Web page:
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Monday, October 19, 2020  Spokane, Washington  Est. May 19, 1883
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New law aims to limit garbage, needles left in Spokane parks

UPDATED: Fri., Sept. 18, 2020

The Spokane City Council is considering a new law that would explicitly bank needles and other drug paraphernalia in city parks.  (JED CONKLIN)
The Spokane City Council is considering a new law that would explicitly bank needles and other drug paraphernalia in city parks. (JED CONKLIN)

Spokane residents are tired of traipsing through trash and stumbling across discarded needles in their neighborhood parks, and so is City Councilwoman Lori Kinnear.

Kinnear has introduced a new law that would explicitly ban drug paraphernalia in city parks and require anyone who holds a major event, but fails to clean up afterward, to pay for it.

The effort is meant to curtail the amount of trash and drug-related detritus ditched in spaces such as Riverfront Park and Coeur d’Alene Park, where nearby residents have complained about the mess.

Neighbors near Liberty Park, Corbin Park and Underhill Park have also lodged complaints.

“Those concerns all centered around needles, drug paraphernalia, trash and large groups with either sound systems or bullhorns,” Kinnear said. “A lot of folks were congregating in parks but not following park rules.”

The proposal was briefed during a meeting of the council’s Urban Experience Committee on Monday.

Kinnear said the ordinance contains three main points. It clarifies park rules, provides tools for enforcement and allows the city to recoup the cost of cleanup after someone holds an event in a city park, and explicitly bans drug paraphernalia.

Although city and state laws regarding parks already prohibit the consumption of liquor and marijuana, they do not mention illegal drugs or paraphernalia, Kinnear noted.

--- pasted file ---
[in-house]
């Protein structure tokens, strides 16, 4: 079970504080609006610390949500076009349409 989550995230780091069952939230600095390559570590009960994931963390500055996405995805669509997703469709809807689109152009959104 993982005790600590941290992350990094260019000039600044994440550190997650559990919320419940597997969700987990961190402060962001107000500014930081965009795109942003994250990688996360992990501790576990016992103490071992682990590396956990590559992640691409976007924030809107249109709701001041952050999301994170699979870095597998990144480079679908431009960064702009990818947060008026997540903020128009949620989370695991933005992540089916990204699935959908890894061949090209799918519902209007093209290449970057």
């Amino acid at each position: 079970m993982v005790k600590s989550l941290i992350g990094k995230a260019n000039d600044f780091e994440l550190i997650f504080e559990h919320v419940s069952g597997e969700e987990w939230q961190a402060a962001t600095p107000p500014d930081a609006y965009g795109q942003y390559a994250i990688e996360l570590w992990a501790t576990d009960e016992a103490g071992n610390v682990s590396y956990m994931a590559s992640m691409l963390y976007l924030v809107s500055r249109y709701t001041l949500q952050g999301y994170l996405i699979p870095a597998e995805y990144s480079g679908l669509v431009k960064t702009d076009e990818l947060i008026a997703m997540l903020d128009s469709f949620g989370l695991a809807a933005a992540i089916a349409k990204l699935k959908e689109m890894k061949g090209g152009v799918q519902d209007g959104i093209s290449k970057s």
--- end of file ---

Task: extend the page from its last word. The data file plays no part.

Trash left in Coeur d’Alene Park, combined with the Parks Department’s limited operational capacity during the COVID-19 pandemic, has forced Browne’s Addition residents to organize neighborhood cleanup efforts, according to Kinnear.

Her ordinance would require a special event permit for any gathering that “draws a large number of people and has a significant impact on the park and surrounding areas.”

The ordinance’s definition of event is somewhat loose, but factors include “noise, amplification, crowd size, impact on parking, refuse left behind from the distribution of food, consumption of alcohol or other substances, human waste, the presence of drug paraphernalia and illegal activity associated with attendees of the event.”

Essentially, Kinnear said she’s not looking to prevent people from hosting a small family reunion in Comstock Park. But a preplanned, large outdoor church service should obtain an event permit.

That permit, Kinnear argues, would allow the city to hold the organizer accountable for the cleanup. Those who hold a permitted event but fail to clear any leftover mess would be charged for the cost of the city’s cleanup efforts, presumably undertaken by Parks staff.

“It’s not about needles, per se, this is just a very small piece of what this is hoping to do, which is keep trash and noise and activity that’s not suitable for parks out of parks and ensure that the park staff is not overwhelmed, so that people are responsible for cleaning up,” Kinnear said.

Councilwoman Kate Burke voiced concern Monday that the ordinance was a way to harm people who are already hurting and said she could not support a proposal that “criminalizes more of what we’re seeing.”

“We keep going backward on the way that we’re trying to prevent this type of stuff from happening,” Burke said. “We should (take) preventative measures like folks being able to access clean needles, folks being able to go to a place to get services and get on medical services they need.”

Kinnear noted that the proposal does not enact any new punishments for drug-related crimes, it only transposes them into parks code.

The Parks Department launched a pilot program in 2018 to collect needles from containers placed in park bathrooms. But the program did little to limit the impact of discarded needles, according to Parks Director Garrett Jones.

Restrooms were not open this year due to COVID-19, but last year the Parks Department saw needles flushed down toilets that caused the plumbing to back up, he said.

“Our staff would have to go in there, actually remove the toilet and take the needles out of the toilet and reinstall it,” Jones said.

Jones said the department still found needles in playgrounds.

This story was changed on Sept. 18, 2020 to correct information about a pilot program launched by the Parks Department in 2018 related to needles. The program aimed to collect needles in bathroom containers.

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